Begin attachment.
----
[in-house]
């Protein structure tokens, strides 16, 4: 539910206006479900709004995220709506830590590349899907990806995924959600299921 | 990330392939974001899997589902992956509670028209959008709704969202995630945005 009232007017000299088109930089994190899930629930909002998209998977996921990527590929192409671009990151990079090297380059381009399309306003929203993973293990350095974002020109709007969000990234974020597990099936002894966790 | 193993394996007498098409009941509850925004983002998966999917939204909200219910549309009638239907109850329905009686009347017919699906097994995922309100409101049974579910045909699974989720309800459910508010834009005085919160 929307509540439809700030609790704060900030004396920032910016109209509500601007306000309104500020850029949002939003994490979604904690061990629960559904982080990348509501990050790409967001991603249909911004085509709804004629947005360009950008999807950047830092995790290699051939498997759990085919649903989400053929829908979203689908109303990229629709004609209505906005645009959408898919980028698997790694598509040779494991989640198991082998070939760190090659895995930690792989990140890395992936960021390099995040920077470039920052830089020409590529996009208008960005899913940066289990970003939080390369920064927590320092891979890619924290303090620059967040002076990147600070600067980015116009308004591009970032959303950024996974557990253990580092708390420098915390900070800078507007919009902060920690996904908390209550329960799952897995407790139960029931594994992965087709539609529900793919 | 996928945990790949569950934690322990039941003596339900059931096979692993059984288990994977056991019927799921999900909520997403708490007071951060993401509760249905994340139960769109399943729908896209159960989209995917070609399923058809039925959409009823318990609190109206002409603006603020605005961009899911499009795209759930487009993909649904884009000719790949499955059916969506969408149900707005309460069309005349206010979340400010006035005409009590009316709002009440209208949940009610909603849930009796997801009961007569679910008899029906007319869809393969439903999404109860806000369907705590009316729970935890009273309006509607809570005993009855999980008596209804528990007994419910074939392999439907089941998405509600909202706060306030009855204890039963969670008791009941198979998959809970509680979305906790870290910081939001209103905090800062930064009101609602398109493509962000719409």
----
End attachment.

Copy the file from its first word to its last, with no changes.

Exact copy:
[in-house]
């Protein structure tokens, strides 16, 4: 539910206006479900709004995220709506830590590349899907990806995924959600299921 | 990330392939974001899997589902992956509670028209959008709704969202995630945005 009232007017000299088109930089994190899930629930909002998209998977996921990527590929192409671009990151990079090297380059381009399309306003929203993973293990350095974002020109709007969000990234974020597990099936002894966790 | 193993394996007498098409009941509850925004983002998966999917939204909200219910549309009638239907109850329905009686009347017919699906097994995922309100409101049974579910045909699974989720309800459910508010834009005085919160 929307509540439809700030609790704060900030004396920032910016109209509500601007306000309104500020850029949002939003994490979604904690061990629960559904982080990348509501990050790409967001991603249909911004085509709804004629947005360009950008999807950047830092995790290699051939498997759990085919649903989400053929829908979203689908109303990229629709004609209505906005645009959408898919980028698997790694598509040779494991989640198991082998070939760190090659895995930690792989990140890395992936960021390099995040920077470039920052830089020409590529996009208008960005899913940066289990970003939080390369920064927590320092891979890619924290303090620059967040002076990147600070600067980015116009308004591009970032959303950024996974557990253990580092708390420098915390900070800078507007919009902060920690996904908390209550329960799952897995407790139960029931594994992965087709539609529900793919 | 996928945990790949569950934690322990039941003596339900059931096979692993059984288990994977056991019927799921999900909520997403708490007071951060993401509760249905994340139960769109399943729908896209159960989209995917070609399923058809039925959409009823318990609190109206002409603006603020605005961009899911499009795209759930487009993909649904884009000719790949499955059916969506969408149900707005309460069309005349206010979340400010006035005409009590009316709002009440209208949940009610909603849930009796997801009961007569679910008899029906007319869809393969439903999404109860806000369907705590009316729970935890009273309006509607809570005993009855999980008596209804528990007994419910074939392999439907089941998405509600909202706060306030009855204890039963969670008791009941198979998959809970509680979305906790870290910081939001209103905090800062930064009101609602398109493509962000719409």